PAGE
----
Classic Rock at its best is the way I’d describe the Christopher Cross and America concert at The American Music Theater on Sunday, July 26th. The 1600 seat theater has fine acoustics and advanced video imaging and lighting. It appeared to be a sell out. The audience was varied tending to be more of the flower child generation. If you go to The America Music Theater, park either across the street in the mall parking lot or in the lot next to the theater complex. The main lot is congested with vague traffic patterns that leads to gridlock.
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Christopher Cross was a dominate force in the early 80’s winning 3 Grammy Awards and 1 Oscar for songs like: "Sailing," "Ride Like The Wind," "I Really Don’t Know Anymore" and "Arthur’s Theme." He is a friend of Tina Faye, and is the Christopher Cross Liz Lemon marries in the last episode.
Chris is an accomplished guitarist and his band and back-up singers were top notch. The horn is an integral part of his music and the horn player was exceptional. Chris performed 10 or so songs starting with "No Time For Talk." His unusual high voice is as it was when he recorded his hits. The audience reaction to "Sailing" and "I Really Don’t Know Anymore," were only eclipsed by their standing ovations for "Arthur’s Theme" and "Ride Like The Wind." His video show for “Arthur’s Theme” was a heartfelt tribute to the very ill Dudley Moore. He closed with his most popular song “Ride Like Wind” which was off of his multi-platinum album, Christoper Cross. The song is a summer favorite, a top down convertible sound. The audience was up singing and the video playing had the wind blowing in our hair. Chris is a long time friend of America. He has sung back-up on a couple of America albums. He continues to tour, writes music for movies and TV, and will release a new album late fall.
Pulitzer Prize winner and Boston Globe columnist Thomas Farragher and I share one guilty pleasure, America. As he says ‘I love them. And I’m not ashamed to admit it.’ They are the high priests of soft rock, the old laurel canyon sound. America has released 16 studio albums, 4 live albums and 7 compilation albums. They have many professional accomplishments, including 5 number one singles, 6 platinum albums along with a Grammy Award. George Martin, one of the greatest producers of all time, produced many of their most successful albums.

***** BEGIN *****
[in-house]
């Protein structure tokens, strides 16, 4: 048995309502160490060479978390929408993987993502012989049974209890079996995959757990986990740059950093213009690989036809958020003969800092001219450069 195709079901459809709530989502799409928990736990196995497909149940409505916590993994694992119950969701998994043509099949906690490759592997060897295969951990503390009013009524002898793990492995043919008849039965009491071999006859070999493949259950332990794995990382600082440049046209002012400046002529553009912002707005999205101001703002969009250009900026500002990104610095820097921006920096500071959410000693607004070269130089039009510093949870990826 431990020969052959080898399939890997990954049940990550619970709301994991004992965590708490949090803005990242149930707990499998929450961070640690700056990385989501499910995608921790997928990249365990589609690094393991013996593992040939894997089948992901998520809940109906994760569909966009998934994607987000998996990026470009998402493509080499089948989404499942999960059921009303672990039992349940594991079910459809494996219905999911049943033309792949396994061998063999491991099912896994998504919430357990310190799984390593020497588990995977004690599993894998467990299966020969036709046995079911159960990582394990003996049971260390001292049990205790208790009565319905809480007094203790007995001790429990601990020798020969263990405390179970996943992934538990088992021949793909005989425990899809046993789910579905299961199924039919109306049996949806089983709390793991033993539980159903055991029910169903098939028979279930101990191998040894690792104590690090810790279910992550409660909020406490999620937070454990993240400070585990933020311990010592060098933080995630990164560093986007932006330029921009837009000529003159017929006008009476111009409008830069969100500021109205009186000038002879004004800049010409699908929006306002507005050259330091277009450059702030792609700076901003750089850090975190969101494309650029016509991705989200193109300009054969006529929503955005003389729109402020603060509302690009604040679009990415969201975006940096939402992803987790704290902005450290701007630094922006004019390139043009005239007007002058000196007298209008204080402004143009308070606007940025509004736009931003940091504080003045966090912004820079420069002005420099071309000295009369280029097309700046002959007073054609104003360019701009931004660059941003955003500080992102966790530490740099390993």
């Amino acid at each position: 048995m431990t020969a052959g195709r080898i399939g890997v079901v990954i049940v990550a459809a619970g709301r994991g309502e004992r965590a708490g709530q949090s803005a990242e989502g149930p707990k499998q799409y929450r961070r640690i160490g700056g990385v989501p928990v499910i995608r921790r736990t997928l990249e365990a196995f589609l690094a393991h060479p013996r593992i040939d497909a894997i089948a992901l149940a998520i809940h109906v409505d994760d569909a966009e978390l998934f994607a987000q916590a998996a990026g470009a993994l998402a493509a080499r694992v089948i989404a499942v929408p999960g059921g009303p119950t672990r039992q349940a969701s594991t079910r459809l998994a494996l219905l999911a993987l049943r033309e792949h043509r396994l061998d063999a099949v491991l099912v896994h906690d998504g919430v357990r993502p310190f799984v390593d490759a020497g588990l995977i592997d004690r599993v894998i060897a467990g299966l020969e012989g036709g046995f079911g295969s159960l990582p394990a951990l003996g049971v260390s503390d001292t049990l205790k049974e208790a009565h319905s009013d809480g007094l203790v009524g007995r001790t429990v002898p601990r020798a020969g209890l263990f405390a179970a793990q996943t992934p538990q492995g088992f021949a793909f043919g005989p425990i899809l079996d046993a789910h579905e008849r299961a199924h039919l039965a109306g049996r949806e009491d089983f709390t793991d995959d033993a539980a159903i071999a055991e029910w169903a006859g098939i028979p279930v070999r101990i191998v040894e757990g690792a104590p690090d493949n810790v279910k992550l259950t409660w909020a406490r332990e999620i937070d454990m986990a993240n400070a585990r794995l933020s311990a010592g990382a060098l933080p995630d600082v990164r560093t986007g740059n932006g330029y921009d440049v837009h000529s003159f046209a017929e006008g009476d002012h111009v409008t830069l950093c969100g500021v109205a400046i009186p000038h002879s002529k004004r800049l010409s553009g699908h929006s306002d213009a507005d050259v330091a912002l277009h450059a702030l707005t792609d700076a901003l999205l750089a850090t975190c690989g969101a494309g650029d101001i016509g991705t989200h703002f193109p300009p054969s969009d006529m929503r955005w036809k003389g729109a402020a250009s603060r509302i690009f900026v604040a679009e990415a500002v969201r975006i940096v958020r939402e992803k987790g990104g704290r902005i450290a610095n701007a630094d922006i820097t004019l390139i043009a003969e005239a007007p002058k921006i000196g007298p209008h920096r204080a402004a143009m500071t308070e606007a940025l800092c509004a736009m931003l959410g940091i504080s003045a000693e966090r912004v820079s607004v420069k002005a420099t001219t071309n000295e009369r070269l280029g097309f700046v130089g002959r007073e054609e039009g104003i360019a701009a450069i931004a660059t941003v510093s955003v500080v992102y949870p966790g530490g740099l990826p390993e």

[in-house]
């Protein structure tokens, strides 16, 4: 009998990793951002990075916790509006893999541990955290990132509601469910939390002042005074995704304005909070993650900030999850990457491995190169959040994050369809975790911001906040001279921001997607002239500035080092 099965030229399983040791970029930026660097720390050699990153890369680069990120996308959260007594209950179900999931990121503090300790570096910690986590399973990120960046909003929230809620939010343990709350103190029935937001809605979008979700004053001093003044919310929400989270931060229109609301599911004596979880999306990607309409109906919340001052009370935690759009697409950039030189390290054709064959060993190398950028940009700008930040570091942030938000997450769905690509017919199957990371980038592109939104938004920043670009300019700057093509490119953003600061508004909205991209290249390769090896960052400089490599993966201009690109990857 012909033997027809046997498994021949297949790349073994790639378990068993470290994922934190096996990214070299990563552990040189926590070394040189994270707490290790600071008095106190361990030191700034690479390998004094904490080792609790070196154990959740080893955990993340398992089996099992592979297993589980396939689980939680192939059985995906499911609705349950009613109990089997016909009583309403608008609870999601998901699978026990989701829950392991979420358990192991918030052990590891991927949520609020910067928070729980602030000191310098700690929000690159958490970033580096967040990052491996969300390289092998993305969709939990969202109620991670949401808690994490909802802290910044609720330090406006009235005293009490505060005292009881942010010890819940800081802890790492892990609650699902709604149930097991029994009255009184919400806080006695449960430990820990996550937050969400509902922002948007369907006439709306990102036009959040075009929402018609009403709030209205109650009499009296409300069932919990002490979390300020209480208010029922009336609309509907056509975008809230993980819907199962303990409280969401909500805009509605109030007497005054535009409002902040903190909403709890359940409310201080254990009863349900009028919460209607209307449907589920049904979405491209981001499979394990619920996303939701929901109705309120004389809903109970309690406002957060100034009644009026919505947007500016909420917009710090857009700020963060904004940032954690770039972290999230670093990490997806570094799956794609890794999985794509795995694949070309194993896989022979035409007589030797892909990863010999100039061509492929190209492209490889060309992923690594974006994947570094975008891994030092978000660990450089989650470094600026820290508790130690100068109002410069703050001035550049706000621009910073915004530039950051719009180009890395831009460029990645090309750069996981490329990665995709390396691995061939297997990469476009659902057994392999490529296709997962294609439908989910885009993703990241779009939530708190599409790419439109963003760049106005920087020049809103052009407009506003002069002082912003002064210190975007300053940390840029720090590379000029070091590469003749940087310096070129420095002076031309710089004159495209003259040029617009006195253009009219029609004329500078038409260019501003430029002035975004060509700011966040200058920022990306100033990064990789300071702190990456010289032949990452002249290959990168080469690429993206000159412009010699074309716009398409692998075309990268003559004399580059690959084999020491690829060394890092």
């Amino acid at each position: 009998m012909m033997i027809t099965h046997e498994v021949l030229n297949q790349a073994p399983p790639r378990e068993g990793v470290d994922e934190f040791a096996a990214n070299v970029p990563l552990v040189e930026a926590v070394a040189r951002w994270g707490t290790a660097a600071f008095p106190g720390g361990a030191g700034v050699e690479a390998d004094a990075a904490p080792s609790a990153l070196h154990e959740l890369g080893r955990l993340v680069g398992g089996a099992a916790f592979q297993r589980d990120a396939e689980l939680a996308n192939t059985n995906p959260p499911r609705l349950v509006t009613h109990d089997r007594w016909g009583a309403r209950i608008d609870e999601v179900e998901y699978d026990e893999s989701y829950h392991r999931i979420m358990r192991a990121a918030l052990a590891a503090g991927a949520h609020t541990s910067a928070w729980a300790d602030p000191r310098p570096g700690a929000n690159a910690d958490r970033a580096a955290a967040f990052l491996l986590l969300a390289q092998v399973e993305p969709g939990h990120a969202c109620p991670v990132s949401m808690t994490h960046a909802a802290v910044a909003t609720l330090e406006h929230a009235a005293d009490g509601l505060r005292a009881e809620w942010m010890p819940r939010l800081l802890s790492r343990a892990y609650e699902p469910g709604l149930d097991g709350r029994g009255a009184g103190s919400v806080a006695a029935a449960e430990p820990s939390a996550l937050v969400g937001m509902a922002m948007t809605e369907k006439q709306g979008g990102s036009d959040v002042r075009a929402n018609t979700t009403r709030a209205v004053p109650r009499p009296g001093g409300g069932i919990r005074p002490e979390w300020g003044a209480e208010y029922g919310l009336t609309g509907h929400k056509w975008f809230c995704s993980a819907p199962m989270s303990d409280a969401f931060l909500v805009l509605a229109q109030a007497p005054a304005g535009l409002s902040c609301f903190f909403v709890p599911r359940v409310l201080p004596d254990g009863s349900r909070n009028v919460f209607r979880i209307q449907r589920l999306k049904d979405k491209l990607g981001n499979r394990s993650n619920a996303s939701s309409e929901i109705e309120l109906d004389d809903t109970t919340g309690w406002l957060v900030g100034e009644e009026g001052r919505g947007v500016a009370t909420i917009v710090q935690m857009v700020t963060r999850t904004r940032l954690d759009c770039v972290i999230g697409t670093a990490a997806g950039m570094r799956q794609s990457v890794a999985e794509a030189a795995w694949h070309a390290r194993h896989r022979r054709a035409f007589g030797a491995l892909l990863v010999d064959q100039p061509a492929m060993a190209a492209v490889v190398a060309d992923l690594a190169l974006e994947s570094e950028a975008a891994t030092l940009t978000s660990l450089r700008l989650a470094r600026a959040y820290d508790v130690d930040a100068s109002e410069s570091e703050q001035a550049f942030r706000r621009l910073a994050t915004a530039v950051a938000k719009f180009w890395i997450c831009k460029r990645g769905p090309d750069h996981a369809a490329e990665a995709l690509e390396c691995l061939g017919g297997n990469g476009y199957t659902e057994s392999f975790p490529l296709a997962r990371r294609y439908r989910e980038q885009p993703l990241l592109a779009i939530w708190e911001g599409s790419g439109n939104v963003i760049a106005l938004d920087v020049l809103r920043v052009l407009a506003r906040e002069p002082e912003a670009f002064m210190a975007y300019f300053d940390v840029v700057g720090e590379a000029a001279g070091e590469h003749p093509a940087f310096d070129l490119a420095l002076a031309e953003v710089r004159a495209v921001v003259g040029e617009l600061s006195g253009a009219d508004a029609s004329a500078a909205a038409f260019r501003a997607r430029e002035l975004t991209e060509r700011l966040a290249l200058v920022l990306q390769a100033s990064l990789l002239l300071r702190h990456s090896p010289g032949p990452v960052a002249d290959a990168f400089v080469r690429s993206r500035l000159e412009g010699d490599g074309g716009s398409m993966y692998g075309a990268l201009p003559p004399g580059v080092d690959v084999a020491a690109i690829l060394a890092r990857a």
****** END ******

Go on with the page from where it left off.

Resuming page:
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Since last year, two members of the touring band have retired, Michael Woods (lead guitar) and Willie Laecox (drums). Jeff Worrell (lead guitar,banjo,keys) replaced Michael and Ryland Steen (Drums) replaced Willie. Jeff is a well known studio musician and Ryland has played with Reel Big Fish and Maroon 5. The new members have contributed additional energy and a little different feel to the live performance, all good. Dan Peek, an original member, who left the band in the mid-seventies passed away in 2011. He attained success as a Christian Artist.
America took the stage and “Tin Man” was the start of the journey through 44 years of music. Dewey’s voice is clear and strong, the harmony striking and the band very tight. The response was immediate. What you get at America concerts is a lot folks who sing along. Not loud enough to bother, but a heartfelt tribute to the songs and their place in folks’ lives.
America performed 20 songs. America does mix up the set list and “Three Roses” and “Only In Your Heart” are songs that cycled on and off. From their newest release, Back Pages, they performed “Till I Hear It From You” by Gin Blossoms and “Woodstock” by Joni Mitchell. Gerry Beckley’s take on the Gin Blossoms song is done with true love for this great tune. The way he ends the song with that wail, long and lovely, has to give the Gin Blossoms a smile. During the 5th song “Riverside” we lost power for about 3/5 minutes The band joked we are an acoustic band, Ha!! They also joked they needed extra security tonight to prevent another Air Supply type riot.
The set list was:
You Can Do Magic
Don’t Cross The River
I Need You
Til I Hear It From You
Only In Your Heart
Sister Golden Hair
A Horse With No Name
For the most part, America is a folk rock band that makes songs that are about love, friendships and just making our ways through the difficulties that life presents. Love songs like “I Need You” are favorites at weddings around the world. Once in awhile they’ll make a political statement with a song like ”Sandman.” A tune accompanied by a video about the war in Vietnam.
Over the years, I’ve attended at least 15 of their concerts, and this one was one of the best. It is evident they still love performing. The audience can feel their joy, their exuberance, their passion for the music. They do make fun of themselves, ‘we play classics not oldies.’
They close with their most famous piece, “A Horse With No Name.” Folks leave their seats and go down to the stage. I’d say you’d be hard pressed to find more than a few folks who do not sing along to a song that harkens back to Woodstock, to Haight-Ashbury, to a time of hope and change.
If you are looking for a memorable night of Classic Rock, go see America. They will not disappoint. You’ll leave with a spring in your step, a smile on your face and a journey through a musical career of some 40 plus years.
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